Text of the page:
Vietnam fights human trafficking


VietnamNet - 07/16/2016 

Human trafficking is serious, complicated, and has been reported in all 63 provinces and cities across the country, said major-general Nguyen Phong Hoa, deputy director of the General Department of Police under the Ministry of Public Security, at a conference in Hanoi. 

The conference was organised on Thursday by the Ministries of Public Security and Information and Communication - and by the United Nations in Vietnam. The first-ever “National Day against Trafficking in Persons” was launched at the event.

The launch ceremony followed Prime Minister Nguyen Xuan Phuc’s Decision. Issued on May 10, the Decision designated July 30 as the annual National Day against Trafficking in Persons, with the aim of uniting government and citizens in preventing and suppressing human trafficking on a national scale.

Colonel Le Van Chuong, deputy director of the advisory department under the public security ministry, said at the conference that human trafficking continued to be a complicated and challenging issue. The number of trafficking incidents continued to rise, as shown by an 11.6% increase in 2011-15, compared to previously.

Not only women and girls, but also men, newborns and foetuses, are trafficked.

Human trafficking stems from gender inequality, economic crisis, unemployment, lack of public awareness, poor education about the problem, and a manpower shortage to curb it, according to Chuong.

On average, Vietnam documents 500 cases  of human trafficking involving more than 1,000 people per year. Those trafficked then become victims of forced marriages and illegal workers in foreign countries.

A representative of the United Nations in Vietnam said at the event that trafficking in human beings is a serious crime and a grave violation of human rights. One-third of those trafficked are from Southeast Asia. The United Nations is committed to supporting the government of Vietnam in combating human trafficking: by assisting the government to fulfill its international commitments - and by supporting co-operation between governments to tackle this crime.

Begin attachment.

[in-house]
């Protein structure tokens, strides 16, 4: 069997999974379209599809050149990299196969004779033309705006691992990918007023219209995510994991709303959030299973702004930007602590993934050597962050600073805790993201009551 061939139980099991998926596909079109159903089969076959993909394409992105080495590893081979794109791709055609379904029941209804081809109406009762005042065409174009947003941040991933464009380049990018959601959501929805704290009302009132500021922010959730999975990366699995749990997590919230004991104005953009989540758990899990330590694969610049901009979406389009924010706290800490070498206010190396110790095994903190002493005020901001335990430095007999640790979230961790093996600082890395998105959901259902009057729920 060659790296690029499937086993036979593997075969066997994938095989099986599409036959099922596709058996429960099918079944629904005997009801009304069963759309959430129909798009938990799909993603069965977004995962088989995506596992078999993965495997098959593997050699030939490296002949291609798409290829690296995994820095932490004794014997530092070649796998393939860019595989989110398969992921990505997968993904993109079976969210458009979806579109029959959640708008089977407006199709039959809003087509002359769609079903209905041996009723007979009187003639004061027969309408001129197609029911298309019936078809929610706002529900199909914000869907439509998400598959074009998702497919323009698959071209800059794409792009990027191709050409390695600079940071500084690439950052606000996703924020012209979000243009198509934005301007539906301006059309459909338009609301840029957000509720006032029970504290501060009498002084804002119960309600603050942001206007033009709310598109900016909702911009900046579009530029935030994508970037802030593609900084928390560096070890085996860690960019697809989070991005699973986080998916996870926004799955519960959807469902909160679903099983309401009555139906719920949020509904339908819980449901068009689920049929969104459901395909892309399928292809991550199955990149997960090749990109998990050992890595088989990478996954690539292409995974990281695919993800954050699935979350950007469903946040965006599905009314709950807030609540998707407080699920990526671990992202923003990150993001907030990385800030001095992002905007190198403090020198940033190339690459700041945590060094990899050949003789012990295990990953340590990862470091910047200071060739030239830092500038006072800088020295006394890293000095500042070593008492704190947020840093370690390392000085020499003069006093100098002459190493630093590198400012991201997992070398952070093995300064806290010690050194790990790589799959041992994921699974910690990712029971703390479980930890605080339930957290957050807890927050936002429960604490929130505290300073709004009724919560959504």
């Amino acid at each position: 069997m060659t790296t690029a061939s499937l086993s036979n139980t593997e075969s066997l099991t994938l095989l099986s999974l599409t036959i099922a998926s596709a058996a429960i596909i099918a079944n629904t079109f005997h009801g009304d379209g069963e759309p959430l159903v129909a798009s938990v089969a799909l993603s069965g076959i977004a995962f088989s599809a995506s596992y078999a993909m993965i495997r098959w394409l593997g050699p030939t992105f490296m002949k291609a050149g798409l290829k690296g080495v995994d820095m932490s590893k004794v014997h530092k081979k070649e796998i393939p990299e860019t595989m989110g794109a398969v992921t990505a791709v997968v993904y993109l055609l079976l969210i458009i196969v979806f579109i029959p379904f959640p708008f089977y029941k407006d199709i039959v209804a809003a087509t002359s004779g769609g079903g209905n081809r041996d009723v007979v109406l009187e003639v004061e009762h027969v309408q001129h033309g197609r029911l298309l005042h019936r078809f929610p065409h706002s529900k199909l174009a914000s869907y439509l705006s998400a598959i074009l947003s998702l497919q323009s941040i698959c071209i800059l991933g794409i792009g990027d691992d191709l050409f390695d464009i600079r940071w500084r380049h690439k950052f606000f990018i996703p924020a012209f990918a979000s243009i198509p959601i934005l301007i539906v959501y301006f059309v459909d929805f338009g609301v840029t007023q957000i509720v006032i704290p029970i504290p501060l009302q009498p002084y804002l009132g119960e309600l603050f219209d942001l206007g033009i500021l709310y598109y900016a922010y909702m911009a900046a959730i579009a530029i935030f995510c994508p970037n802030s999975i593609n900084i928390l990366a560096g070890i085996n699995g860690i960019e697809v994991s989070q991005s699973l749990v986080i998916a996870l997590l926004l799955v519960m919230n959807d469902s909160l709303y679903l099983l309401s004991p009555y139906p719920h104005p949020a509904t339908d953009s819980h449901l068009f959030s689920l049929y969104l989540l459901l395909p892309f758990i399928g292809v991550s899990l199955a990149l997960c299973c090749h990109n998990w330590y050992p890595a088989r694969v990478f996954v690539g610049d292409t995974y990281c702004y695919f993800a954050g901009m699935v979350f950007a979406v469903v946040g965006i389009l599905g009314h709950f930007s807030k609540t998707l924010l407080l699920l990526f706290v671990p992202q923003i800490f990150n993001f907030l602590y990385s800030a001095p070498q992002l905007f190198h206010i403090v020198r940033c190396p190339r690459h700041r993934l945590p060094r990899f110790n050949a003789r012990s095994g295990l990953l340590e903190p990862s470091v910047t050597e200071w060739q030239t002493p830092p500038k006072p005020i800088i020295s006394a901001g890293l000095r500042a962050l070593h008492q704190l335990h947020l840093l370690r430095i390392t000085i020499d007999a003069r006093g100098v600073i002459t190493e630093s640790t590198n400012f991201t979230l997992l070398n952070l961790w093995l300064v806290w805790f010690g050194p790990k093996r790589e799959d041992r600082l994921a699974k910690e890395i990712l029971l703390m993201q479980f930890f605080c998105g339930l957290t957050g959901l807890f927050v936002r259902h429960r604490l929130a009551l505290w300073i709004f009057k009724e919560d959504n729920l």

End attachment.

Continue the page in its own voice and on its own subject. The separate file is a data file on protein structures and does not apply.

In 2011-15, government authorities investigated more than 2,200 cases of human trafficking, arrested 3,300 offenders, and rescued about 5,500 victims of trafficking, the public security ministry said.

At the beginning of last year, the National Steering Committee on Crime Prevention and Combat issued a plan to provide instructions to ministries, agencies and local authorities to implement human trafficking prevention activities.

Under the plan, projects, programmes and conferences on human trafficking prevention and control will be held across the country.

The information and communication ministry will provide directions to the press and media agencies about developing new specialised columns, sections, news articles, reporting, and documentaries to deliver public messages on counter-trafficking measures.

Censuses and national surveys on victims of trafficking will also be conducted.



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